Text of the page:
Cylindrical Field

Cylindrical Field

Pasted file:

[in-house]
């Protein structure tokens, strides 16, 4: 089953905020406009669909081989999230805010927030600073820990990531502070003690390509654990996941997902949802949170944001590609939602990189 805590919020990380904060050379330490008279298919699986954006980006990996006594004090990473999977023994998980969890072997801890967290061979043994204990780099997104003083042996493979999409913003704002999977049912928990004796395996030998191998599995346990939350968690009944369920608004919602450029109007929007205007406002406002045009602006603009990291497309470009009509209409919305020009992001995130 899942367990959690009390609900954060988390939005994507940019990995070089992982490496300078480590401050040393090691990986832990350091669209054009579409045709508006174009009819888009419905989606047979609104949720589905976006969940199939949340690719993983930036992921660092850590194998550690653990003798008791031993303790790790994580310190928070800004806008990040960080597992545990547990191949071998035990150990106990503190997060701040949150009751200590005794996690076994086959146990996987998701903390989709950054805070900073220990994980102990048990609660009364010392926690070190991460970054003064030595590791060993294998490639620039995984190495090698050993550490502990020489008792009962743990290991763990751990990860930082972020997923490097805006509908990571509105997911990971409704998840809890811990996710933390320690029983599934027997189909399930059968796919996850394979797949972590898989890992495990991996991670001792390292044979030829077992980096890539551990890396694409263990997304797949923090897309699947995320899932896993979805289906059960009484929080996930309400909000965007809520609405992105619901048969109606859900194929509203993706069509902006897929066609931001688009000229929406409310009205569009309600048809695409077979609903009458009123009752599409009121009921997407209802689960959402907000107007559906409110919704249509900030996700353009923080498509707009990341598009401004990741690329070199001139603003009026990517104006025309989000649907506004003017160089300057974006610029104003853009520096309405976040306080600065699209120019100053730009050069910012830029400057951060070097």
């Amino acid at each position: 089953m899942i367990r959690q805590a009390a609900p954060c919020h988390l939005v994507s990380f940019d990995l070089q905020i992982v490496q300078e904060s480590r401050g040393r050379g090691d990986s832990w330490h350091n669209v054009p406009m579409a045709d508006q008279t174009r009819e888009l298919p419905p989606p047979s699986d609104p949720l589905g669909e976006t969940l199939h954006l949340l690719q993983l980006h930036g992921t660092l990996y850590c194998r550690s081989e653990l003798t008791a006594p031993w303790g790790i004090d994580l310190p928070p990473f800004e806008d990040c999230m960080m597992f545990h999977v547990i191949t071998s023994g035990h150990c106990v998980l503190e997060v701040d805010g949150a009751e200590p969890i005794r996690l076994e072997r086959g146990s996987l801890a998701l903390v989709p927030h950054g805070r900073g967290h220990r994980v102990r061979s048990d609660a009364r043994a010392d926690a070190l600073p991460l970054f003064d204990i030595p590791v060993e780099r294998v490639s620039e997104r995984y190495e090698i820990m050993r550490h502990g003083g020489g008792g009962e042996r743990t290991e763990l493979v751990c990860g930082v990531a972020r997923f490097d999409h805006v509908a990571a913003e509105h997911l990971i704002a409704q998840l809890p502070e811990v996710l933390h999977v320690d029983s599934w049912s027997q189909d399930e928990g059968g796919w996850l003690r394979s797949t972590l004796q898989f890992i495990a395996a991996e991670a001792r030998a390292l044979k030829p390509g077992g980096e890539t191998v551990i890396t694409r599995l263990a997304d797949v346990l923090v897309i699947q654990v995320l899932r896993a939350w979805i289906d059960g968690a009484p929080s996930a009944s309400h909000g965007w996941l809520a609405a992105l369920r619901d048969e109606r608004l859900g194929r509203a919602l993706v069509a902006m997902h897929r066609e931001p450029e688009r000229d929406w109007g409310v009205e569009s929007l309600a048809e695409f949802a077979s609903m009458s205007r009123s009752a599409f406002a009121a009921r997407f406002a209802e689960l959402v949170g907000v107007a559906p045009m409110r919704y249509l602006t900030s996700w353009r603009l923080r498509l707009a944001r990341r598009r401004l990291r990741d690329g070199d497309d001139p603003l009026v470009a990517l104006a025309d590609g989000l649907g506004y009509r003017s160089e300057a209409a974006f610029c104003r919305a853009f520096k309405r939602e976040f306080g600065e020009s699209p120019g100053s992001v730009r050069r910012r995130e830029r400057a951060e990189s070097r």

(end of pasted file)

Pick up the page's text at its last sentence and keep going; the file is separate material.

a concept of field theory. A vector field a(P) is said to be a cylindrical field if there exists a line, called the axis of the field, such that (1) all vectors a(P) lie on lines that pass through and are perpendicular to the axis and (2) the lengths of the vectors depend solely on the distance r of the point P to the axis, that is, a(p) = f(r)r0, where r0 is the unit vector of the line. A scalar field u(P) is said to be a cylindrical field if there exists a line, called the axis of the field, such that u(P) depends solely on the distance r of the point P to the axis, that is, u(P) = ϕ(r). An example of a vector cylindrical field is the field of electric intensity in an infinite cylindrical capacitor; an example of a scalar cylindrical field is the field of electric potential in such a capacitor.

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